23 Jun 2005

New Zealand expert says Fiji's Reconciliation Bill unconstitutional

8:14 pm on 23 June 2005

The former New Zealand prime minister, Sir Geoffrey Palmer, has warned that Fiji's Reconciliation and Unity Bill is unconstitutional and a recipe for division and constitutional disaster.

The Fiji Times quotes Sir Geoffrey as saying the truth and reconciliation commission of the type proposed in the Bill is not appropriate, given the legal and constitutional situation in Fiji.

Sir Geoffrey, who is a constitutional lawyer, made the comments after the Fiji Law Society sought his opinion on the Bill.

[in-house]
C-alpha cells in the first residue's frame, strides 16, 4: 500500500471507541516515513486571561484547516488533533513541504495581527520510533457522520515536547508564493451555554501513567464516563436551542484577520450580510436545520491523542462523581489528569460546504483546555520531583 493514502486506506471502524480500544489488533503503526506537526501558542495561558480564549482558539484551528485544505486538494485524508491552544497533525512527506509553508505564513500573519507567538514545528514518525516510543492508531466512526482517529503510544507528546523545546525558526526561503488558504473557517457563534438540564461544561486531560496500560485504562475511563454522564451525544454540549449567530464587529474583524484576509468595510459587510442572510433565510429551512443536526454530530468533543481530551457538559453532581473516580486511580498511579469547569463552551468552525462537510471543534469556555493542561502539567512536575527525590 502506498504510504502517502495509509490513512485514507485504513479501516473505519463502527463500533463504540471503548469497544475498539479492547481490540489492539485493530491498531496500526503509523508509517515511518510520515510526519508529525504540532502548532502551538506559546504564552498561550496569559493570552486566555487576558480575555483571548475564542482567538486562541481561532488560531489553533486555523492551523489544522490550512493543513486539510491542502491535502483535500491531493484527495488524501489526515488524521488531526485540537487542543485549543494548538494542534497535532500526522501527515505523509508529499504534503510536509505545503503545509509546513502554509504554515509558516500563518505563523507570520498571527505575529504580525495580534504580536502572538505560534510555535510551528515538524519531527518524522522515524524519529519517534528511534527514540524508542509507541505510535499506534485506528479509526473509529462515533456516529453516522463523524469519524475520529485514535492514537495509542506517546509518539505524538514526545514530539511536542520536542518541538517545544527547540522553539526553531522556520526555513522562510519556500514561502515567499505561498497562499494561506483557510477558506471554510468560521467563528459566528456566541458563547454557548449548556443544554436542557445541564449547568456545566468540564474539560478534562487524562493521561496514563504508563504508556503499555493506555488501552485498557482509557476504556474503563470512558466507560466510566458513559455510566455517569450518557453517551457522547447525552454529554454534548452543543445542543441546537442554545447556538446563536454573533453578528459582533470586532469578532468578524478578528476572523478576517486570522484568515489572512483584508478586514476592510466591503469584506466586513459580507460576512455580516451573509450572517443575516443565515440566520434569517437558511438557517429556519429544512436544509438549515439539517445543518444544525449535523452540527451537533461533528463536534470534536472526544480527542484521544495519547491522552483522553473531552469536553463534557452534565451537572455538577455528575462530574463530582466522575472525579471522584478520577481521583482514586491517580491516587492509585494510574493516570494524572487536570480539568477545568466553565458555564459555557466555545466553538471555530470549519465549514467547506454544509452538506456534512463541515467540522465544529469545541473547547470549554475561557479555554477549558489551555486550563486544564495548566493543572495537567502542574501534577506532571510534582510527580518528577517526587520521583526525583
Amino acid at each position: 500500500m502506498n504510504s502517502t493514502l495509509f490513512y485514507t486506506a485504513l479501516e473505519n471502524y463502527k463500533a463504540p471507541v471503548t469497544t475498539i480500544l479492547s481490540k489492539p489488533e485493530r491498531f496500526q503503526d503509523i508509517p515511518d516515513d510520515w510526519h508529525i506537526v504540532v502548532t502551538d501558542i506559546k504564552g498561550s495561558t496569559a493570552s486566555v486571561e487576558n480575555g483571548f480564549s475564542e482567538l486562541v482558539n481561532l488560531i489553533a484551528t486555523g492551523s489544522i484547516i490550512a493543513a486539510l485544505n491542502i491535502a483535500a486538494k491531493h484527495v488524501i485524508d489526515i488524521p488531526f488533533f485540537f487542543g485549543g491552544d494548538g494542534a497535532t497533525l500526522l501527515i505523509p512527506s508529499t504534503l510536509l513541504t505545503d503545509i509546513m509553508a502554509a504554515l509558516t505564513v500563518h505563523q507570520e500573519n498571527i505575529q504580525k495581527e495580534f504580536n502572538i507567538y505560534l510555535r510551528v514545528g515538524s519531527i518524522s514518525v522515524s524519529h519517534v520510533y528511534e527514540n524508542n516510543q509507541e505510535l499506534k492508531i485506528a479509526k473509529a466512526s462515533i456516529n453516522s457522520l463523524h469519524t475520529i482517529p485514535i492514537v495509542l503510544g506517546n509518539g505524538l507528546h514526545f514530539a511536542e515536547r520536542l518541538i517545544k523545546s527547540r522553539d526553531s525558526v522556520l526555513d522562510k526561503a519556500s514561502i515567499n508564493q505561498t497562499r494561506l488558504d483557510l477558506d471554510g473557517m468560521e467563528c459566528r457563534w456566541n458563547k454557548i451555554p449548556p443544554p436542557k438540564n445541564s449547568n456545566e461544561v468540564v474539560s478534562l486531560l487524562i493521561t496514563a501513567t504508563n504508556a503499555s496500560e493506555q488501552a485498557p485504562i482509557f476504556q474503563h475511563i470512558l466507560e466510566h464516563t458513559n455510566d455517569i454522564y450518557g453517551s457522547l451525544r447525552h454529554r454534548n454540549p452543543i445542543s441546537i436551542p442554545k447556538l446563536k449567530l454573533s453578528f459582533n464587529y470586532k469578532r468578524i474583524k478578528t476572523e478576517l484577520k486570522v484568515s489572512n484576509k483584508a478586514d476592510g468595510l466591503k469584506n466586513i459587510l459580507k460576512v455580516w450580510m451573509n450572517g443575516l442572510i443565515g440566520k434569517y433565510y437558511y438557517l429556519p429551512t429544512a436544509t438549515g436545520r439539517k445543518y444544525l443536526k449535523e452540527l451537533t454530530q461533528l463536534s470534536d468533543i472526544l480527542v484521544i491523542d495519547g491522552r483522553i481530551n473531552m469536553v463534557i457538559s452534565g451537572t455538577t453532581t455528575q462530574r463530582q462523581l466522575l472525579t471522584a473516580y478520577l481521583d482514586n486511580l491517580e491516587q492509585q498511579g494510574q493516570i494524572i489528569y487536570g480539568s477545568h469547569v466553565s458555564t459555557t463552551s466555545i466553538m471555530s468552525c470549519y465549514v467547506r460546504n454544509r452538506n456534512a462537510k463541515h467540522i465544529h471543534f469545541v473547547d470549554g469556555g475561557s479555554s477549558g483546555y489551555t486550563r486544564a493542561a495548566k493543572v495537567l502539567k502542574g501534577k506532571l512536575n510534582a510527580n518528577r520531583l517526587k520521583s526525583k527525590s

He says Fiji's situation cannot be compared with that of South Africa because there was legal and constitutional continuity in Fiji while South Africa made a new constitutional beginning when its truth and reconciliation commission was set up.

Sir Geoffrey says any criminal behaviour can be characterised as "political" by altering the character of criminal acts and describing them as "political."

Sir Geoffrey says "essentially, the law of treason would be rendered inoperative in Fiji for the designated period if the Bill is passed."

He says enabling inquiry into the coup and providing measures to promote reconciliation and unity should not come at the expense of the rule of law.

Sir Geoffrey's comments come weeks after the New Zealand Prime Minister Helen Clark said her country is offering to analyse the proposed law.